It is a common truth — and this was the genesis of David Sessions’ post, which started the whole thing — that external factors condition our receptiveness to religious experience, and to anti-religious experience. Sessions, who was raised in a Christian fundamentalist milieu, writes that leaving it and living around non-believers had more to do with his de-conversion than pure reason, despite (he concedes) the story he liked to tell himself. We are free to choose, and therefore responsible for our choices, but it’s an illusion that any of us are as free to choose as we think we are. Our choices are bounded by how we frame our experience — a frame that is imposed as much as it is chosen.

An example: a Haitian immigrant livery driver in New York City told me chilling stories of the paranormal in his home country, adding that Americans don’t believe these things, because they haven’t experienced them, and can’t imagine that these things can exist. But they are true, he said, because he’s lived through them, and they had a lot to do with why he got out.

Another example: when I experienced a religious conversion in my early adulthood, I converted to Catholic Christianity. I did not convert to Islam; it was never a possibility, and not because I had weighed the arguments for Islam and found them wanting. I knew no Muslims. Islam was and is radically alien to my society, culture, and experience. Islam may be true, but I was, and am, entirely closed to that possibility. A Muslim proselytizer may said to me, “But you haven’t given Islam a chance.” He would be correct, and I could give philosophical reasons for that, but at the end of the day, it comes down to a Gallic shrug. Life is short. We can’t know everything objectively, and choose from a position of perfect rationality. This is not, I hasten to say, a concession that Christianity is true because it is easier for me to believe. I believe Christianity is true, full stop. I am saying that it was far, far easier for me to come to that belief rather than a belief in Islam, because of the society in which I was raised. An Egyptian Muslim no doubt experiences the world in exactly the same way.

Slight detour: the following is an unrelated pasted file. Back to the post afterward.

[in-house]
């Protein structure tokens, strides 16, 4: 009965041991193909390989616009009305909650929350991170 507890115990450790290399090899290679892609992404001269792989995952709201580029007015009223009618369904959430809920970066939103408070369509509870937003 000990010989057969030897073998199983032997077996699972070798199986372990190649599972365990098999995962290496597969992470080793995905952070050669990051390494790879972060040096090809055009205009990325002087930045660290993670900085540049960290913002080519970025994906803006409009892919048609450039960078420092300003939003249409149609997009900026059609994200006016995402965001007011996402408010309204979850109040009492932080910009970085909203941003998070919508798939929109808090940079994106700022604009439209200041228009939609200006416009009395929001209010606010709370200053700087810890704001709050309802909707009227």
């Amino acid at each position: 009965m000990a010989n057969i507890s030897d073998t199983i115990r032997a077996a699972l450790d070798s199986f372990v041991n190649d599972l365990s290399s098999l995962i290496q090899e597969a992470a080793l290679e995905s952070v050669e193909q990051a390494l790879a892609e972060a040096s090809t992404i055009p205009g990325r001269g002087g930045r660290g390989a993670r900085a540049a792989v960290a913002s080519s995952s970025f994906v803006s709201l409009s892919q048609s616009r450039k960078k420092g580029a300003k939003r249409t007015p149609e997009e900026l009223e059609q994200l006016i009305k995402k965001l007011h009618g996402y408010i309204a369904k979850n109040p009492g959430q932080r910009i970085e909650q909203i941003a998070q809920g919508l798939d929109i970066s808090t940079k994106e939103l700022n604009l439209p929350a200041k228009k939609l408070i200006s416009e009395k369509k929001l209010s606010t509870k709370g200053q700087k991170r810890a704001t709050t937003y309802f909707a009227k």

A third example: When I experienced an intense crisis of my Catholic faith, I finally broke, and left for Orthodoxy. Reading Dante, it is striking how intensely he despises the Pope and the corrupt clergy of his day — and it is doubly striking how this causes him not one doubt about the truth of Catholic Christianity, including the Church’s authority. He wrote in the 14th century, long before the Reformation. For Dante, disbelief was not impossible, but it required, well, a leap of faith that he was not prepared to make, and that was all but impossible for any Western European formed by the High Middle Ages to make. The social and psychological realities of his civilization served as bulwarks of one’s imagination, keeping other possibilities out of sight, and therefore out of mind. For Dante, legitimate religious authority (but emphatically not secular authority!) could only exist within the Roman church. By the time Dante wrote, the Great Schism was 150 years old, but there is no indication in the Commedia that Dante paid any attention to Orthodoxy as a rival claimant to Rome’s authority.

Now, I live in a secular society, which in one of Charles Taylor’s senses of the word, means that it is impossible not to know that religion is a choice. That is not to say that religious truth is relative, but only that we cannot escape knowledge that it is possible to choose another religion, or no religion at all. So, when my own disgust at the corruption of the Catholic episcopacy and clergy drew me into a severe crisis of faith, the fact that I live in and was shaped by a secular world made it far more difficult to hold on to Catholicism. But I could not imagine disbelieving in God — the God of the Christian Bible — and I also could not imagine returning to the Protestantism of my youth, because by then I knew too much church history. And I could not abandon the Eucharist, which, in my Catholic framework, could only be said to assuredly exist outside Catholicism as the Real Presence in the apostolic churches of the East. Orthodoxy, then, was the only escape hatch I had, and if I had not had it, my Catholicism might have been hardened under the emotional and spiritual pressure into a diamond-like purity … but more likely than not, it would have been snuffed out. It’s impossible to say.

Here’s the thing: when I left Catholicism, many Catholics said that it was an emotional gesture on my part, and that I only put together a rationalized intellectual case after the fact. They may be right. They probably are right. It is also true, though, that when I became Catholic, I never considered arguments for Orthodoxy, because that form of Christianity was alien to me and my cultural experience. In 2006, knowing a lot more about Orthodoxy as a result of friendships with Orthodox friends, it was far more of a possibility, in large part because it was theologically and psychologically plausible in a way that atheism was not, and in a way that Protestantism could not be for me.